VICE presidential candidate Bongbong Marcos laughed off claims made by President Aquino to the effect that “two senators” are to blame for the failure of the Bangsamoro Basic Law (BBL) to pass Congress.
Marcos said he is sure Aquino was alluding to him and Sen. Juan Ponce Enrile.
On the last day before adjournment, Enrile was asking questions regarding the Basic Law for the Bangsamoro Autonomous Region (BLBAR) that Marcos authored after extensive consultations with stakeholders in Mindanao.
This is the second time Aquino assigned blame for the non-passage of his favored BBL on “two senators” he never named.
The first time Aquino assigned blame on members of the Senate was during his Edsa commemoration speech. After his speech, Marcos issued a statement clarifying that since the BBL is a law of local application, it should first pass the House of Representatives before the Senate could act on it.
He said the BBL never passed the House, mainly because congressmen absented themselves from the plenary sessions. After successive session days without a quorum, the bill creating an autonomous region crafted by the peace panel and the MILF could not complete the period of amendments.
Marcos noted that soon after the BBL died a natural legislative death at the House, the MILF’s spokesman blamed the fiasco entirely on President Aquino. The MILF lamented the fact that Aquino failed to muster the political will to see the measure through a Congress the administration completely controls.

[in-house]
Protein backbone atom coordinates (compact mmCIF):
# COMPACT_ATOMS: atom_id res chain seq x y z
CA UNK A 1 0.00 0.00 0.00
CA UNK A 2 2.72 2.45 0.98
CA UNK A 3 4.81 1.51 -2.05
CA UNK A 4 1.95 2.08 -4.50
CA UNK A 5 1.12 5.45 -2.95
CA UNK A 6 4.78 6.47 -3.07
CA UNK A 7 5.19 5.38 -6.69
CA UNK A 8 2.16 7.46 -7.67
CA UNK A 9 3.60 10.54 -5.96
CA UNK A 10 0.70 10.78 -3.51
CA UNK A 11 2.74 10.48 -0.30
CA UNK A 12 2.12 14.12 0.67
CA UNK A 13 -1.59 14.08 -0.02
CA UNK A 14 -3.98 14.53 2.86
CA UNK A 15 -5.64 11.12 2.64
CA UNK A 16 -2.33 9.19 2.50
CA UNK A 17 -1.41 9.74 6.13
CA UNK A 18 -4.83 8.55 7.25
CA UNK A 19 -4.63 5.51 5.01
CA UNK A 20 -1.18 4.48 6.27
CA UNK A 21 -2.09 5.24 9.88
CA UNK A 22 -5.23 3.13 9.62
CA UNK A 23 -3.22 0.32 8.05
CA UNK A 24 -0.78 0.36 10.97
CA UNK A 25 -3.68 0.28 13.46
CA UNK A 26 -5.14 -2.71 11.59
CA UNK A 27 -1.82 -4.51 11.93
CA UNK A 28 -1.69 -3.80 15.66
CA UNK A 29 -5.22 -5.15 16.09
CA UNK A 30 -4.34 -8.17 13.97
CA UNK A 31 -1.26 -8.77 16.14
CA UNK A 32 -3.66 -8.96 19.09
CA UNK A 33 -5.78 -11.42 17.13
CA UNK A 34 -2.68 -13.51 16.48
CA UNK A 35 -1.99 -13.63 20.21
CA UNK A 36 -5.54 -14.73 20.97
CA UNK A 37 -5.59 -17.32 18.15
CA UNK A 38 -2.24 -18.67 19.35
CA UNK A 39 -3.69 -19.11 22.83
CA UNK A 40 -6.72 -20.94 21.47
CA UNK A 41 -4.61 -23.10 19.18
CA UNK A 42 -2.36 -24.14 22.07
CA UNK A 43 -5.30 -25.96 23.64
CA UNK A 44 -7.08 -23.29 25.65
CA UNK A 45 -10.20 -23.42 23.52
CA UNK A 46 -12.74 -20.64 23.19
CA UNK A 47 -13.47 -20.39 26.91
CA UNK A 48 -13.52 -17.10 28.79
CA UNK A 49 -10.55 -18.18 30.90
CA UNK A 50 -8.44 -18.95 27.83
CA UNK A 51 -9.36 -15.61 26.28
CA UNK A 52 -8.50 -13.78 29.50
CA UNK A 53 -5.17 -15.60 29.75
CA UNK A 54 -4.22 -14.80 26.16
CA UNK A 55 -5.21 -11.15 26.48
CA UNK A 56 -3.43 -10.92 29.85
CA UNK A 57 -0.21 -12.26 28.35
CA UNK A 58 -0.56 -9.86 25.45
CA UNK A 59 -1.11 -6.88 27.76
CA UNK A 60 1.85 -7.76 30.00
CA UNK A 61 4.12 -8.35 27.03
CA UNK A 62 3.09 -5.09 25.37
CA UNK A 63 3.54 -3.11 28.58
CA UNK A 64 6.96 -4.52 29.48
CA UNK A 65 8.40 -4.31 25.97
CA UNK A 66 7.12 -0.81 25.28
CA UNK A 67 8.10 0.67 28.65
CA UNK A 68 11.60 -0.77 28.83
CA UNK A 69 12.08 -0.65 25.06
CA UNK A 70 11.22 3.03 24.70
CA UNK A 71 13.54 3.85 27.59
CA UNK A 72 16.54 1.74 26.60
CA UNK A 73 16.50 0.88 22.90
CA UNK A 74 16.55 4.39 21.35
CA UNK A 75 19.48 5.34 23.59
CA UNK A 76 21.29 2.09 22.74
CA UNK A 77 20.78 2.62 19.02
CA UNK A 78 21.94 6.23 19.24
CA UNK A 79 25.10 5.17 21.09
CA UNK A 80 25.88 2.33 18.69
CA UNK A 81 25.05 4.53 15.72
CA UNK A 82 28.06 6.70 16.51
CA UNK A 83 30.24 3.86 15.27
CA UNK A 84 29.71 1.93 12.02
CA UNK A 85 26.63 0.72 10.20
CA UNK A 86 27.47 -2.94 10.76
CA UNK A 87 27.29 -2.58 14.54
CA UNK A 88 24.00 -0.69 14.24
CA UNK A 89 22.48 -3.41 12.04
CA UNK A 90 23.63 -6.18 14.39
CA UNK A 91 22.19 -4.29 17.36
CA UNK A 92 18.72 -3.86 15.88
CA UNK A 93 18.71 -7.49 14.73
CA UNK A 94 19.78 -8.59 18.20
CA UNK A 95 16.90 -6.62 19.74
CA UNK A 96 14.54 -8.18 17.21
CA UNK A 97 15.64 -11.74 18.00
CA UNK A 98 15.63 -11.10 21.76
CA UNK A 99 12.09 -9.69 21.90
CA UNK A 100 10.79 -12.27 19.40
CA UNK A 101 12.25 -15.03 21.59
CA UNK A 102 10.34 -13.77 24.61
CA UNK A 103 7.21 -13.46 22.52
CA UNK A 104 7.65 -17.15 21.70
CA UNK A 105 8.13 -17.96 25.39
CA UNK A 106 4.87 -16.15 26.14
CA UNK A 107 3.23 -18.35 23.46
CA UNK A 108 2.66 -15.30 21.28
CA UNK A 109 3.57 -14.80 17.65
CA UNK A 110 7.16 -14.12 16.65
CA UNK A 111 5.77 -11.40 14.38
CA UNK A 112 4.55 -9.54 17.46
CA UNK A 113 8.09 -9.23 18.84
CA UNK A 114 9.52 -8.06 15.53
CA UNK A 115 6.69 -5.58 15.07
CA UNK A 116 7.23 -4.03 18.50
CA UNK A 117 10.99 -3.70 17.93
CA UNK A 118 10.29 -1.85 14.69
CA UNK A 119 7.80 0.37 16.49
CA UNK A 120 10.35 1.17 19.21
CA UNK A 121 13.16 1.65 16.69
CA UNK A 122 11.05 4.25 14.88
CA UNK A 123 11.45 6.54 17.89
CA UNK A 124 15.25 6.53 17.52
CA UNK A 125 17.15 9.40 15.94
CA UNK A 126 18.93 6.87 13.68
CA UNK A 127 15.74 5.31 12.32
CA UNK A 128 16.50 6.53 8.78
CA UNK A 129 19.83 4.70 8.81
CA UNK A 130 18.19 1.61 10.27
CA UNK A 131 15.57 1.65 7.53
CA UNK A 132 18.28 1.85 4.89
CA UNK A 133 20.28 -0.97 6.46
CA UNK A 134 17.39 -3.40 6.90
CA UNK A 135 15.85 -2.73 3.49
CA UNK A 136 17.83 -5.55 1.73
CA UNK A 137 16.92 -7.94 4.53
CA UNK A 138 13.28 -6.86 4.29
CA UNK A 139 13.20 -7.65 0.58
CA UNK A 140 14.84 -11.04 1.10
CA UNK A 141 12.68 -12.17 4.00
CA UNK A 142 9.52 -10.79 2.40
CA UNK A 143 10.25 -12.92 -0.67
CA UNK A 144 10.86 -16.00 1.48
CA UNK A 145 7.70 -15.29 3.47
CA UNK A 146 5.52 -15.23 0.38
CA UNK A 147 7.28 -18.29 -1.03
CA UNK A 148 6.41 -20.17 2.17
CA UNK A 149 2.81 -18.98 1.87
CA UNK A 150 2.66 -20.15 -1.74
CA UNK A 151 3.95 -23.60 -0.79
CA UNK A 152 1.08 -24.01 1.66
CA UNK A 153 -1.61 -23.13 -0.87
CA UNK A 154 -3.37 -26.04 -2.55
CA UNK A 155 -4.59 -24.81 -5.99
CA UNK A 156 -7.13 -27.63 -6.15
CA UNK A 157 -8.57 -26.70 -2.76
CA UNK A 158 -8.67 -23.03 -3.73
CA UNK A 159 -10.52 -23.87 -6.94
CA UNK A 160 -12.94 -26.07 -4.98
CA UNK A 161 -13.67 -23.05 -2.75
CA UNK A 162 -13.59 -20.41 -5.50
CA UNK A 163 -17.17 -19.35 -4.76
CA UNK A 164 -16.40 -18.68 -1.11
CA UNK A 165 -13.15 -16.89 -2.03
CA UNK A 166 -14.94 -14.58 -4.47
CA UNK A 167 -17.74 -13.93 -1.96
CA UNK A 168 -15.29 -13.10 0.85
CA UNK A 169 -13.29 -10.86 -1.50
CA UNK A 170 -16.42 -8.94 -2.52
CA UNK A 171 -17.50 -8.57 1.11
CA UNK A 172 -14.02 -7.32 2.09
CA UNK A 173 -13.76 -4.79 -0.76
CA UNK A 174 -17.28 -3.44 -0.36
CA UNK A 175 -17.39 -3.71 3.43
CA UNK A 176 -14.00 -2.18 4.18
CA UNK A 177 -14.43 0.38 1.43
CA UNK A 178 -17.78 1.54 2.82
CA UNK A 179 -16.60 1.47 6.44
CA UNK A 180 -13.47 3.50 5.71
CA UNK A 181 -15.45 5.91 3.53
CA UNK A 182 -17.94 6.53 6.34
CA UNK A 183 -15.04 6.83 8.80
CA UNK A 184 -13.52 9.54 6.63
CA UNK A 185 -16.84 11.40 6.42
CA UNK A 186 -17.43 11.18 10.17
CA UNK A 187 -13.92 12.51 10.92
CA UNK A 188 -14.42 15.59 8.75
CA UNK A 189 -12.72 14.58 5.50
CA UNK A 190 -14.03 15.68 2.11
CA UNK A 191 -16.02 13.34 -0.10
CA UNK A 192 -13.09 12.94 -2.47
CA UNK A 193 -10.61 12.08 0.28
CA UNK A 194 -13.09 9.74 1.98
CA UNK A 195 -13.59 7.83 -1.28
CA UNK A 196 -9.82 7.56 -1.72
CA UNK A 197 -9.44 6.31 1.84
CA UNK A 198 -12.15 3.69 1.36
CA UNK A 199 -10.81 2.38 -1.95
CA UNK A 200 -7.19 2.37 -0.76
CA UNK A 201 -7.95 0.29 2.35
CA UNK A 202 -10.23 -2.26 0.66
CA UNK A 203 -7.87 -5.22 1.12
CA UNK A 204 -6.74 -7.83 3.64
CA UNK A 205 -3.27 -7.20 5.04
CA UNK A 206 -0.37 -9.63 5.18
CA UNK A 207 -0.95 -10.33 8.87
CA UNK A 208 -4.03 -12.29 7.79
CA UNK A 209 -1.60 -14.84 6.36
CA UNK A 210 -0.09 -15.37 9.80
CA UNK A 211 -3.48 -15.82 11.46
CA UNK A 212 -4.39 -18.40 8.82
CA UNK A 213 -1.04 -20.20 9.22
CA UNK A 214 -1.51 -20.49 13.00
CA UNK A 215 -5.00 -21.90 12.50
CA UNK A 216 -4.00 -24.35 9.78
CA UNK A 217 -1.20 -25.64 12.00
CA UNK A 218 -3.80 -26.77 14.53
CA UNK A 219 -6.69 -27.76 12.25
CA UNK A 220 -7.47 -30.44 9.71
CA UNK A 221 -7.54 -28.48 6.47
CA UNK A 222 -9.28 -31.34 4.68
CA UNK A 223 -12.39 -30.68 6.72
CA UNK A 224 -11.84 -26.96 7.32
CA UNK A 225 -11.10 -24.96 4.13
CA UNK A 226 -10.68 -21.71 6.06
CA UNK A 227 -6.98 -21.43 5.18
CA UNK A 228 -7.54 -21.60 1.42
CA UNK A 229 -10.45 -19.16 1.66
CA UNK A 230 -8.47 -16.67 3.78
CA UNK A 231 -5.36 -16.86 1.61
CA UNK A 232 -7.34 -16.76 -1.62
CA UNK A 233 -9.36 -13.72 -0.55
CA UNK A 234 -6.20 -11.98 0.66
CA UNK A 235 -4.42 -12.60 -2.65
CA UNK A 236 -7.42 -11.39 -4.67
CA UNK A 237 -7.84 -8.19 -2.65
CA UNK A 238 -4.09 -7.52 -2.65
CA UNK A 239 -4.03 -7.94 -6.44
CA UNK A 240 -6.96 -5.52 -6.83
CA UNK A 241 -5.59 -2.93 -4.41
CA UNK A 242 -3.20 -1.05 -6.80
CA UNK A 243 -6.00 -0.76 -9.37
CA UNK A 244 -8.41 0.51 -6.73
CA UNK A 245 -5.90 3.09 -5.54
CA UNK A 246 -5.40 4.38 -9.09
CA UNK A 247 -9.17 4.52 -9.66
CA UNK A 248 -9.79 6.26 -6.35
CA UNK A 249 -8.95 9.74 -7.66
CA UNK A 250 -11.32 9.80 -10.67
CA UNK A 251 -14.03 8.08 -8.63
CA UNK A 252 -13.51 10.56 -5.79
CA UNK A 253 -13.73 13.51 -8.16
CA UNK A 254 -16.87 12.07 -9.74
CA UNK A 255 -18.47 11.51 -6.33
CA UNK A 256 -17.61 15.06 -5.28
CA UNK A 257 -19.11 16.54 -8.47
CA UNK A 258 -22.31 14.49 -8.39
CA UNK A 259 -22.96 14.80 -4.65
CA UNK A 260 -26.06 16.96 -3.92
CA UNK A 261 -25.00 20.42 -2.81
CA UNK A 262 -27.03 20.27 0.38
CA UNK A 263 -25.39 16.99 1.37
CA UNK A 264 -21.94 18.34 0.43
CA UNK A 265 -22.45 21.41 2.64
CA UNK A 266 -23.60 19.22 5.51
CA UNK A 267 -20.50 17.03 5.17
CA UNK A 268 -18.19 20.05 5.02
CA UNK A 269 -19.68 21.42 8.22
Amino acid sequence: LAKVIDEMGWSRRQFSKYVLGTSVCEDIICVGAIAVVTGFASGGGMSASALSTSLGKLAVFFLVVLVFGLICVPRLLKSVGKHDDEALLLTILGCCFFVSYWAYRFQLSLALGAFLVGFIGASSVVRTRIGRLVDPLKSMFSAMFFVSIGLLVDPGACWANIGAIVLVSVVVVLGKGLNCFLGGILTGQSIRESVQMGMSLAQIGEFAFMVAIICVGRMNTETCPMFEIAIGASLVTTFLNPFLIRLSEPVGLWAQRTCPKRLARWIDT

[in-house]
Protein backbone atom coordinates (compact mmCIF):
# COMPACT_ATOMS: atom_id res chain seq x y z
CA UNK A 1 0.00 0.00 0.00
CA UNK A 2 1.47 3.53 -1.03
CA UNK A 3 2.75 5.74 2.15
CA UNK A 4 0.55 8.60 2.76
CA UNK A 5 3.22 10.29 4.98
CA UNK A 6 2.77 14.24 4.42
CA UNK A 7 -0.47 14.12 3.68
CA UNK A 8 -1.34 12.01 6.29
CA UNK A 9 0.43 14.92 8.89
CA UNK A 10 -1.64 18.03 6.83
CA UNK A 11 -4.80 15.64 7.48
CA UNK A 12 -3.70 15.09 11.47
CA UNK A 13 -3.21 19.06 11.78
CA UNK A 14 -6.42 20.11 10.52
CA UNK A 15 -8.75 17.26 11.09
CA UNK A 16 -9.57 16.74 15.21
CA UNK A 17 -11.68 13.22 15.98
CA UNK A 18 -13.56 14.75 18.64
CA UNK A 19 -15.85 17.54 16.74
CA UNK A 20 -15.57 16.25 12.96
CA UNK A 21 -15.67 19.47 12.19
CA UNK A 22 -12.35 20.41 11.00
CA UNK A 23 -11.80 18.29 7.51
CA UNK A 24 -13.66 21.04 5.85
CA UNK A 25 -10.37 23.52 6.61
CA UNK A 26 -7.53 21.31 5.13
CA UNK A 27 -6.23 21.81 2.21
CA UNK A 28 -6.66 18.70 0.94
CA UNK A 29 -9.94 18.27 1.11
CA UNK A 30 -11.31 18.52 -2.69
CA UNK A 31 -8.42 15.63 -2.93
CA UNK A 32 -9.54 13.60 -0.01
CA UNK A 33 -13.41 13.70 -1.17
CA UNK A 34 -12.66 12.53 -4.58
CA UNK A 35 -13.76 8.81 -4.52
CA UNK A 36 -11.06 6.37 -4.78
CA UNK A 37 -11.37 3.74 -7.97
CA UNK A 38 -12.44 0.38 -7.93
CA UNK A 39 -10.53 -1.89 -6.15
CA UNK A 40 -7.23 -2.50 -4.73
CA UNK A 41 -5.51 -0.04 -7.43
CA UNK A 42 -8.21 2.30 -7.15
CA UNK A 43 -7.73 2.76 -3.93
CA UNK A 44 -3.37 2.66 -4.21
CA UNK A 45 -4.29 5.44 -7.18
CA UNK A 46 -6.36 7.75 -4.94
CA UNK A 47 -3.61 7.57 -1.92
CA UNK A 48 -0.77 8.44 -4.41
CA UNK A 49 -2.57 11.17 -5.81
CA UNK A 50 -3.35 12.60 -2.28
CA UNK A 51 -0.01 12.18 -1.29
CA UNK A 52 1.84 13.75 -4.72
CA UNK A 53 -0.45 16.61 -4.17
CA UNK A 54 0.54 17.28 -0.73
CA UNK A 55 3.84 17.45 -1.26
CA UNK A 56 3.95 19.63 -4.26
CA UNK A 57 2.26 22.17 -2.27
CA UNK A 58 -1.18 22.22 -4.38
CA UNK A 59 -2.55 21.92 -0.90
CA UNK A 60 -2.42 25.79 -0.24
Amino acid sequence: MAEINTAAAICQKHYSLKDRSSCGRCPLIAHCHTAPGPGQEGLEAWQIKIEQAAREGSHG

Marcos said that apparently failing to grasp his riposte that a bill of local application must first pass the House, and also failing to grasp the MILF assessment of the bill’s demise, Aquino repeated his assignment of blame during his speech at the PMA graduation ceremonies.
Contrary to Aquino’s inaccurate version of events, Marcos said he worked very hard at crafting a version of the autonomy bill on the basis of extensive consultations with the immediately affected communities.
He said the BLBAR version crafted by him took out the obviously unconstitutional provisions inserted in the BBL favored by the administration.
The BLBAR is more acceptable to other stakeholders, including the MNLF and the Christian communities. Had the BBL passed the House with minimal amendments, it will have to be reconciled with the BLBAR, which is supported by a majority of senators, he said.
Marcos said that in Aquino’s rush to blame others for what should be an administration failure, the President glosses over the standard processes of a bicameral legislature. He said it was the principal duty of the Presidential Legislative Liaison Office (PLLO) to coordinate with the President’s congressional allies to help passage of the bill.
From all accounts, however, the PLLO was largely inactive during the period when the BBL was deliberated at the House of Representatives, Marcos said. (advt)